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Our Agenda

A conscious acknowledgement of our common purpose as fulfilment without harm so we may organise ourselves, our justice systems, our economies, our organisations, and our societies to enable our pursuit of it. The organising principle of fulfilment without harm must override the pursuit of money and/or power. Specifically: (more...)

Thursday, August 5, 2010


In a good economy, all of us can make our best contributions. The most popular contributions may gain the greatest financial reward, but our purpose is not this reward, our purpose is fulfilling our potential in the contributions we make. A good economy will enable this.

An economy in which decisions on how we contribute are not made by us (according to what we see is needed and can provide) is not a good economy. It is a bad one, one where decisions are centralised in the hands of the few who own or control assets.

The assets controlled by the few are directed, not to our fulfilment and realising our potential (or contributing to that purpose), but to secure, financial returns.

The secure, financial return motivation quashes decentralised, informed, decision-making by most of us (who are best placed to see what we are best at) and replaces it with central decision-making designed to reduce financial risk by controlling and limiting what we do.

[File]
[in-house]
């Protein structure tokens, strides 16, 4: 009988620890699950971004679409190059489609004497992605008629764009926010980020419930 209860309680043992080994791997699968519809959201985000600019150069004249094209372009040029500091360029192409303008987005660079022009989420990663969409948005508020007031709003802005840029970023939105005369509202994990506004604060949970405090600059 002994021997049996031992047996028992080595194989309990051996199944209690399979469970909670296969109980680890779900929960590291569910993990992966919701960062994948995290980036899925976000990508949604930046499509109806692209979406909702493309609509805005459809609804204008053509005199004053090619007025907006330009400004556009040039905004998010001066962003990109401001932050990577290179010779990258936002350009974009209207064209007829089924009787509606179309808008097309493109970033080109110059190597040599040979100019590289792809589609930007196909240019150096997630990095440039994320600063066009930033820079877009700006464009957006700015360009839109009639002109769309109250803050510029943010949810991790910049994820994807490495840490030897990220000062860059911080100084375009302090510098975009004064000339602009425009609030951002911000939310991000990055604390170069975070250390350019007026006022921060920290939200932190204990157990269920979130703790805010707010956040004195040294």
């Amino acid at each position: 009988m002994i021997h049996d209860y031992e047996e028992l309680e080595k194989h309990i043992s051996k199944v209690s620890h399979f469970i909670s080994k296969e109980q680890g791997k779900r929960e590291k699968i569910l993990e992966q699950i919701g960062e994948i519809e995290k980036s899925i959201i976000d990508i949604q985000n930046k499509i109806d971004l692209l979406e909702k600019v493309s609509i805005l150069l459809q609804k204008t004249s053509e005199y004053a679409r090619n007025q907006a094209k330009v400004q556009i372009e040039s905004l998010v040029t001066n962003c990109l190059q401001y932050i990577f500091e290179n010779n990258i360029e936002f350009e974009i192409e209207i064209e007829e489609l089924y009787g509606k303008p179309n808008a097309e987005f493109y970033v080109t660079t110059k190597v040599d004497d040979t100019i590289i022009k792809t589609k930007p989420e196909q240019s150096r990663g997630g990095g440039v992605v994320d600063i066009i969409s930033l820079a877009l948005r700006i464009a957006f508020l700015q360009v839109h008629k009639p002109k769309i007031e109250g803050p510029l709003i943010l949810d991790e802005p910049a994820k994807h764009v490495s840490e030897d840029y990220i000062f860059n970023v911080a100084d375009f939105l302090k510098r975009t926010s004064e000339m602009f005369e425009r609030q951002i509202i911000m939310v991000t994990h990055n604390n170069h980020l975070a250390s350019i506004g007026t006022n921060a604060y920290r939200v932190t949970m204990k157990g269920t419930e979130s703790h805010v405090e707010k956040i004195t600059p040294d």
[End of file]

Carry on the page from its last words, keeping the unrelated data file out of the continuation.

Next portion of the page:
Corporations of centralised control work for the purpose of security and financial return. They can do this because most of us employed by them are not independently secure, but depend on the corporation for our earnings. These companies force us to choose between financial security and the right to our ideas, between financial security and the right to speak publicly, even between financial security and our freedom to contribute how we best choose.

The fault is not in individual ownership, but in the idea that assets should be directed toward secure, financial return rather than toward fulfilment and the realisation of our potential through contribution.

We would contribute far more if the rights to our contributions were our own or shared for our common fulfilment, not appropriated by corporations for secure, financial return.

[Excerpt from The Common Purpose Manifesto]

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